Shy Drager syndrome was the name for the condition now known as multiple system atrophy (MSA), a neurological condition first recognized in the 1960s. Traditionally, it was diagnosed when someone began to lose control and coordination over a variety of body systems, including:
- blood pressure
This article will explore what MSA is, why the name was changed, and how to differentiate this condition from so many other neurological diseases.
MSA is a neurodegenerative condition that causes you to slowly lose control and coordination in a variety of body systems.
It was first recognized in the 1960s by Dr. Milton Shy of the National Institutes of Health and Dr. Glen Drager of Baylor College of Medicine. Back then, orthostatic hypotension was thought to be the main problem.
As time has passed and knowledge of this syndrome has increased, its description and name have been updated to better reflect the extent of the disease.
The name Shy Drager Syndrome was changed to MSA in 1998 after a
The document outlined specific diagnostic criteria for the condition and suggested changing the name to better reflect how the disease originates.
In addition to the name change, the 1998 document also classified the condition into two subgroups.
- MSA-P– have more parkinsonian symptoms such as tremors, stiff muscles and movement problems
- MSA-C: have more cerebellar features, such as coordination problems along with speech or vision difficulties
As described in the revised name, multiple system atrophy, atrophy is the hallmark symptom of MSA.
There is a wide range of effects when it comes to MSA, depending on the severity of the condition and the areas of the body most affected. About half of people with this condition become wheelchair bound due to a progressive lack of motor skills within 5 to 6 years of diagnosis.
Some of the symptoms reported with MSA include:
- blurry vision
- problems with bowel or bladder control
- erectile dysfunction
- Dry Skin
Eventually, most people with this condition progress to some degree of autonomic dysfunction. The diagnosis can be further categorized based on unique symptoms and affected body systems.
As mentioned above, MSA-P has a similar presentation to Parkinson’s disease, with symptoms such as:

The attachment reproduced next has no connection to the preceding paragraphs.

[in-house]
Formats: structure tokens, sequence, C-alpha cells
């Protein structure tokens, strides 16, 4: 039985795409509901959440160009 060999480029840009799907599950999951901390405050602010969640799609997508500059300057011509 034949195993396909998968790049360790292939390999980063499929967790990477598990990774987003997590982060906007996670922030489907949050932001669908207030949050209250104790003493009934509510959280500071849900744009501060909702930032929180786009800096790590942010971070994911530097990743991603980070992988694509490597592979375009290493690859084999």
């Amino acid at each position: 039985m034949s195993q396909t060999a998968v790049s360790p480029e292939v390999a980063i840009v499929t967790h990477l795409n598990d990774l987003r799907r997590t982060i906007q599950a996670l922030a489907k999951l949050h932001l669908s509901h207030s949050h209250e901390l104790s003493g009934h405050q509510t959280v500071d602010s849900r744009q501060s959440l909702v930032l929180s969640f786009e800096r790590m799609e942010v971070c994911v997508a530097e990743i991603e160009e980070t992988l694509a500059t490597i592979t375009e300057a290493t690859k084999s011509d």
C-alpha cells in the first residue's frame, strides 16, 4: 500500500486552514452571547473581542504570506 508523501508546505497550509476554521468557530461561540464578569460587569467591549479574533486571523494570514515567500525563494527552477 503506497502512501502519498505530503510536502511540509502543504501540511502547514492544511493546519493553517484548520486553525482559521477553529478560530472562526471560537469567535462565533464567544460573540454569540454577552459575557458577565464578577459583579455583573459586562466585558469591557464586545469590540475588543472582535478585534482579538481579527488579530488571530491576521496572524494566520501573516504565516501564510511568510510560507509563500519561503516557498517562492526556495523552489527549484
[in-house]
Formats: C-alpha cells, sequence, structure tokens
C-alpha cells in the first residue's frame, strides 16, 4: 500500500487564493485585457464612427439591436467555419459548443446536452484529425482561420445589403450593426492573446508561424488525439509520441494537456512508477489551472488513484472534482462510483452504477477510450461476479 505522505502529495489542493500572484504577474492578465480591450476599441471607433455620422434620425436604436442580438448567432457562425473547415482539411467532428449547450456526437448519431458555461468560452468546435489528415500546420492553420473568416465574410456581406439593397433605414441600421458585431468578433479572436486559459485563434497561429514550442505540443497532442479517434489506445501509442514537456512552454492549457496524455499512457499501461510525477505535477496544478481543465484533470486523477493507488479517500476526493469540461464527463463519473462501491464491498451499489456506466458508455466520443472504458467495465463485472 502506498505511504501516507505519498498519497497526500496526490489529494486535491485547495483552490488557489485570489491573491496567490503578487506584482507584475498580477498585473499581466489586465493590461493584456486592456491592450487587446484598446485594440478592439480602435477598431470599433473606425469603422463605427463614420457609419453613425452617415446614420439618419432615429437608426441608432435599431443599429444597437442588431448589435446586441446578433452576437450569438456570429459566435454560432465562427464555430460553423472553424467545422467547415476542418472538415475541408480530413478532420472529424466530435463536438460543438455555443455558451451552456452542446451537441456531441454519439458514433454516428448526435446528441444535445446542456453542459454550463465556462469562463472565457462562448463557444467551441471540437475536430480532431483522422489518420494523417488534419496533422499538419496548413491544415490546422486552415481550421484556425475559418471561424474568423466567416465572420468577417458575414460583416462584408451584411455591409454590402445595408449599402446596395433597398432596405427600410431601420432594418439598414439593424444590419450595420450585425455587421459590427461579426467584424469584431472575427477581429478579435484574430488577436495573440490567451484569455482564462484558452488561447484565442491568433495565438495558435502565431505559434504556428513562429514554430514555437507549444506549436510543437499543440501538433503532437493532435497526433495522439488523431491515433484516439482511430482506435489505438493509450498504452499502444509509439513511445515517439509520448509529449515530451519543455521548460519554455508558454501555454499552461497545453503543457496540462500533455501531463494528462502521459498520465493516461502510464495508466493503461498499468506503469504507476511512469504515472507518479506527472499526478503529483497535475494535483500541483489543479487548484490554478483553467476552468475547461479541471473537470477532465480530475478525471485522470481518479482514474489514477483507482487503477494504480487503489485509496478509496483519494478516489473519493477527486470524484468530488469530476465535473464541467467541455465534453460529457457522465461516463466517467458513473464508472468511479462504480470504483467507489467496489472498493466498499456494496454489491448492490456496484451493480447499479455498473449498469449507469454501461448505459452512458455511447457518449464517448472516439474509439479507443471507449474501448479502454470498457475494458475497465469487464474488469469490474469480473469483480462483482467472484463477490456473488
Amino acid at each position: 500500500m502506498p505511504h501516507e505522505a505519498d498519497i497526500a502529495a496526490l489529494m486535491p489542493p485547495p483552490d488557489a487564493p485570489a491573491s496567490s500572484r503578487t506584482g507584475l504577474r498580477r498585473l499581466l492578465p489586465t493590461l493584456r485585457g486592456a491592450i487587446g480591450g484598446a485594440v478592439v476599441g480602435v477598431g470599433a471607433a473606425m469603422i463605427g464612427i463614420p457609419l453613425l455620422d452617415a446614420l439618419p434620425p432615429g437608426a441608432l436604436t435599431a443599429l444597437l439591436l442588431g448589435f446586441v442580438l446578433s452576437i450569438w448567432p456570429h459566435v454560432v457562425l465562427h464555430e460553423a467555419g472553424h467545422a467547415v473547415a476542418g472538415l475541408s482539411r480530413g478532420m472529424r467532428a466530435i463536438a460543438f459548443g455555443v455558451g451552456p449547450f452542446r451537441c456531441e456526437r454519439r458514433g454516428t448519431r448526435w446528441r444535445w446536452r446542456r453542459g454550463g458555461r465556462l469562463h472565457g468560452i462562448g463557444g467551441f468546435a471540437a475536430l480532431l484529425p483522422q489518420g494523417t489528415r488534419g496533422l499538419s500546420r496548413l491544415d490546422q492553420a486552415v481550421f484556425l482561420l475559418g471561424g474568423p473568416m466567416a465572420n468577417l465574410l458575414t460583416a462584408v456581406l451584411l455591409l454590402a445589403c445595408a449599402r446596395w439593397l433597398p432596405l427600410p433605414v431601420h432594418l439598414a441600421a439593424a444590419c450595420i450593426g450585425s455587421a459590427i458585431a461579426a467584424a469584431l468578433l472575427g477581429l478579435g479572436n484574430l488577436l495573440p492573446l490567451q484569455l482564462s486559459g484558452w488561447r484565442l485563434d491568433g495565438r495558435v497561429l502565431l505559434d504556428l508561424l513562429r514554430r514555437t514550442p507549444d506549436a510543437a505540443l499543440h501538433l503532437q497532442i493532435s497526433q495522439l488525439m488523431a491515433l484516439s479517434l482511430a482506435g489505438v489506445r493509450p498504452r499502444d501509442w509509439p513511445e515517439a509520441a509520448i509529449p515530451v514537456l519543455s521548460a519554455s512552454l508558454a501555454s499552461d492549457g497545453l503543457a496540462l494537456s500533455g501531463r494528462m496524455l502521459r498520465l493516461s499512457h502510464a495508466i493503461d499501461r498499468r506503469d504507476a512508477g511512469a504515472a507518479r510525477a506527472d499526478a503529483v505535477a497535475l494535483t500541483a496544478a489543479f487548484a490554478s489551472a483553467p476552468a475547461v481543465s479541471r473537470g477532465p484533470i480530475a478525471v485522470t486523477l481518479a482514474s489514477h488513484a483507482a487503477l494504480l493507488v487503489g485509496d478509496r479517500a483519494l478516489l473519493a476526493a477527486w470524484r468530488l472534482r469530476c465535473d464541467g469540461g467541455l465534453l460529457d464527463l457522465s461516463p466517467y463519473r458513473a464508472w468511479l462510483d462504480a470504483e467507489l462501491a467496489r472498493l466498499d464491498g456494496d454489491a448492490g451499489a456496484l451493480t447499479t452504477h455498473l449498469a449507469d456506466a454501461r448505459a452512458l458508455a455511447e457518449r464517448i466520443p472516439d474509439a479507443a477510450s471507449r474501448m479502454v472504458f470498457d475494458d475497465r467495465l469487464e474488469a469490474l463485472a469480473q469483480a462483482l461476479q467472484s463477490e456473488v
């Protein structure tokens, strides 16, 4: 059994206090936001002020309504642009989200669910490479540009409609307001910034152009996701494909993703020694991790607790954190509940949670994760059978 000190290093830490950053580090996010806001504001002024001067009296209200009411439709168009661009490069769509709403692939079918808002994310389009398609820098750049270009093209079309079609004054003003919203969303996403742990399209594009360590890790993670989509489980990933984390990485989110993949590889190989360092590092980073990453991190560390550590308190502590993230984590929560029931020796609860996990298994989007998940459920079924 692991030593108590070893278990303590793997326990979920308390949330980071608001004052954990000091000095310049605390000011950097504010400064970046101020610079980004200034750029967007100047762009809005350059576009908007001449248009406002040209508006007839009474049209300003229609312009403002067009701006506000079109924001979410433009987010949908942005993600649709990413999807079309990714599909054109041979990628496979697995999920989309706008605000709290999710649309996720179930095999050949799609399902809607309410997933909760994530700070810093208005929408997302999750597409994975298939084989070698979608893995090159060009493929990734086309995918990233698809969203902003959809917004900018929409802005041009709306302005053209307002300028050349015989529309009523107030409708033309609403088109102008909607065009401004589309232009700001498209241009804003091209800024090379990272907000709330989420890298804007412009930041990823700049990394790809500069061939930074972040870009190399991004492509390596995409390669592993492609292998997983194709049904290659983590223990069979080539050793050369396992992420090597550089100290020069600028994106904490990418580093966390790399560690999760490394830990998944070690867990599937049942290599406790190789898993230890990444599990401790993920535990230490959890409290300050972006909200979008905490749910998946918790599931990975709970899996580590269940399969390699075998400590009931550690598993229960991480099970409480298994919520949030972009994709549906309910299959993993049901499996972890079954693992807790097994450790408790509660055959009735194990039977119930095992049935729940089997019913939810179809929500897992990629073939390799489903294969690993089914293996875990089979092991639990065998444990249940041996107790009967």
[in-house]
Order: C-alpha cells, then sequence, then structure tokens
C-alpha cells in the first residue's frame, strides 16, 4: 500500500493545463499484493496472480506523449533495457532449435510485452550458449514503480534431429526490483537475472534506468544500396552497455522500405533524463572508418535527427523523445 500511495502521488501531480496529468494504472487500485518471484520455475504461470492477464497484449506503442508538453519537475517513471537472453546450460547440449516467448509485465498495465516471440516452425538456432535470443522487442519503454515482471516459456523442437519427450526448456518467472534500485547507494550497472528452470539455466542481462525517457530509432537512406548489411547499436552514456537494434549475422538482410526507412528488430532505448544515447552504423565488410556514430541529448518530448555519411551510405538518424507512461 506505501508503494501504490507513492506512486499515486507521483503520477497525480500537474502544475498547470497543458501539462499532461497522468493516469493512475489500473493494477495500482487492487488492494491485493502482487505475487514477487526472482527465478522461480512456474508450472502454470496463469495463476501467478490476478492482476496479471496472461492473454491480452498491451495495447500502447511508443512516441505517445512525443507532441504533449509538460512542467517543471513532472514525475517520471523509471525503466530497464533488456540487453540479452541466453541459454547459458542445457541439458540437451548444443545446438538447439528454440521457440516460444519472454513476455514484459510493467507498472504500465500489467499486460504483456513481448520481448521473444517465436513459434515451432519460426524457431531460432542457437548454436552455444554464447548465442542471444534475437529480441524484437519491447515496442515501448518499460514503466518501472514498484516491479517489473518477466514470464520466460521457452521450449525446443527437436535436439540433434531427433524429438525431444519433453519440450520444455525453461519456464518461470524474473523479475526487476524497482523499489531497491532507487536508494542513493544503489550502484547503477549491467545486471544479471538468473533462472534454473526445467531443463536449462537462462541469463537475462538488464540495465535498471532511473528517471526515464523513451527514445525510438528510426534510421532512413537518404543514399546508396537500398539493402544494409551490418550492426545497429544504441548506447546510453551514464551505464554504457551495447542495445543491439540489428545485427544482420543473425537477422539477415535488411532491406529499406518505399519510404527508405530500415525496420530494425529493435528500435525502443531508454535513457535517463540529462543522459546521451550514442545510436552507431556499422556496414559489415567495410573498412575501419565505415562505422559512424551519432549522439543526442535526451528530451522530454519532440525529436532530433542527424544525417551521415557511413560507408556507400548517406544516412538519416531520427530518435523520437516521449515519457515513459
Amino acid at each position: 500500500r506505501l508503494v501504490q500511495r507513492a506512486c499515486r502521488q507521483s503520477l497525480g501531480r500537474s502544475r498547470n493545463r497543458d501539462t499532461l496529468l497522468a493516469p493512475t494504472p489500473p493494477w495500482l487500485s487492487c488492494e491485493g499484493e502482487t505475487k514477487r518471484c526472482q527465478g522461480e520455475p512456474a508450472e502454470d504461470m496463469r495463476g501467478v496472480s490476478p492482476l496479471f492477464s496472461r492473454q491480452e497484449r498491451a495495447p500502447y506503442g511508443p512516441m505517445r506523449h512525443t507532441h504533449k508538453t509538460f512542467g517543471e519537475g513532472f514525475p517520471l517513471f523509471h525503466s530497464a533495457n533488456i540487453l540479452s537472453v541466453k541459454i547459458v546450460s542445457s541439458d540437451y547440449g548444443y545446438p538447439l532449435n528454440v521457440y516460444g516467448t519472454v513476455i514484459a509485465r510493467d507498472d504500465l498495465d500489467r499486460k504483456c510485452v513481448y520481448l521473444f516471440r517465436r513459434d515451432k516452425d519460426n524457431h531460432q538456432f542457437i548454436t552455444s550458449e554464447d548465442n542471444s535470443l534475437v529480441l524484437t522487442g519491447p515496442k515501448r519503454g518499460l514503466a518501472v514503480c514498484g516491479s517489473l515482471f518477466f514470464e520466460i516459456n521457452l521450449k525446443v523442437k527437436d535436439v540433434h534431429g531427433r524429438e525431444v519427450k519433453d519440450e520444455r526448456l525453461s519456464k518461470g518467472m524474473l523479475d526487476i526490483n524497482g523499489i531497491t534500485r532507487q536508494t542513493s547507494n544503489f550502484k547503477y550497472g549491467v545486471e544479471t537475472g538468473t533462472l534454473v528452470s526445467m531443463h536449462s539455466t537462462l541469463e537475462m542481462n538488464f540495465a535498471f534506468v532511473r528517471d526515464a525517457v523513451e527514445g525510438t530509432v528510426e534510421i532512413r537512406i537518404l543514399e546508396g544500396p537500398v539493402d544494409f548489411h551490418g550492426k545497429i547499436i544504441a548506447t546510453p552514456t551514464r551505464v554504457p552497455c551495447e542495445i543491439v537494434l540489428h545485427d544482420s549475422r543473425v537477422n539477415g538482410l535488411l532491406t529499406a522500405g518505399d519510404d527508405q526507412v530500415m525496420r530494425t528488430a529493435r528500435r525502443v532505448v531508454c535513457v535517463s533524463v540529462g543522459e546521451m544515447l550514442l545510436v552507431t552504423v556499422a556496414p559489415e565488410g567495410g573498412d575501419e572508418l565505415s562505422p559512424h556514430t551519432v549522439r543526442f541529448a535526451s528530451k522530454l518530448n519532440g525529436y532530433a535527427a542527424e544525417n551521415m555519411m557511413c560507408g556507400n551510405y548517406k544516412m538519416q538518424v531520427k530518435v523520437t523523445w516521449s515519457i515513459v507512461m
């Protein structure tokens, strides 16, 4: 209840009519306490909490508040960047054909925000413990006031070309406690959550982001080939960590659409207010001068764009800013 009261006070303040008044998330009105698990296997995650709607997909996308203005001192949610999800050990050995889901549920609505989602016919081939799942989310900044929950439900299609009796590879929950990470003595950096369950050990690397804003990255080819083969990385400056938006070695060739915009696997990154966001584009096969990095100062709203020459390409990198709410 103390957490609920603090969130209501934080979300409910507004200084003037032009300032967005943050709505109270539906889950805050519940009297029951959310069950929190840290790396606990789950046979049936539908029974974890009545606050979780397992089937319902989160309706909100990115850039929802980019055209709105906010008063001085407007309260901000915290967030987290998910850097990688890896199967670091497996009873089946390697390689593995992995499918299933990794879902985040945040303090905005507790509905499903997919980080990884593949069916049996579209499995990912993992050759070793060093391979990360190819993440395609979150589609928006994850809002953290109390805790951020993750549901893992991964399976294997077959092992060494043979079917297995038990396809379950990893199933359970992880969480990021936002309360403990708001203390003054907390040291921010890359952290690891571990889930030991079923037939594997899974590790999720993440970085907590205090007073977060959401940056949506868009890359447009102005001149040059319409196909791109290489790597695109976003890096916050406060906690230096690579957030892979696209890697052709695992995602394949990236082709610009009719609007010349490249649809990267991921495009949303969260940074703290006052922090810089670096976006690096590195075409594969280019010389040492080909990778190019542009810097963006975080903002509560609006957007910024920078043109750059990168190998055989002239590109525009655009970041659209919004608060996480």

- slow voluntary movements
- muscular stiffness
- bad balance
- jerky movements in the hands or fingers
About 90% of all people with MSA will experience symptoms of MSA-P. The only symptom that is common in Parkinson’s disease and rarely seen in MSA-P is the “rolling pill” tremor at rest. This is seen in less than 10% of people with MSA-P.
Cerebellar symptoms, which affect around 20% of people with MSA, include things like:
- uncoordinated voluntary movements
- progressive loss of balance
- slurred speech
- spasms in eye movements
Other symptoms that can appear in any type of MSA include:
- exaggerated reflexes
- increased muscle tone
- muscle spasms
- curvature of the spine
- noisy or hoarse breathing (stridor)
- sleep disorders
- cognitive problems
Researchers aren’t really sure what causes MSA, but there seem to be some links between environmental and genetic factors.
Specifically, alterations in the alpha-synuclein (SNCA) gene may play a role in the development of MSA, but more research is needed to fully understand the condition.
If your health care professional suspects that you have a neurological disorder such as MSA, the diagnosis will begin with a review of your personal and family medical history, and what symptoms you are experiencing.
Some other possible testing methods that could be used include:
Another test, which is more of a medication challenge, is a levodopa test. Levodopa is a medication often used to treat Parkinson’s disease. If your doctor prescribes it for you and you have little or no improvement, it is often a sign that you have MSA.
However, the only true “gold standard” test that can be done to confirm a diagnosis of MSA is the post-mortem test. This is done by analyzing the accumulation of certain substances and structural changes in brain tissue after death.
Currently, there is no standard treatment for AMS. Most treatments and medications offered for AMS focus on managing symptoms and can include things like:
The general prognosis for people with MSA is poor, and the condition is usually fatal within a decade.
How quickly the disease progresses and how severe your symptoms are depends in part on how old you were at the time of diagnosis.
People who develop symptoms later in life, are female, fall a lot, or have severe autonomic symptoms, generally have the highest mortality rates.
While AMS can be difficult to diagnose and even more difficult to treat, it is a disease that usually does not appear until the sixth decade of life or later. Many conditions share the same symptoms as AMS and an official diagnosis may never be made.
Talk to your health care professional if you have problems with movement or balance, or if you often get dizzy when you stand up.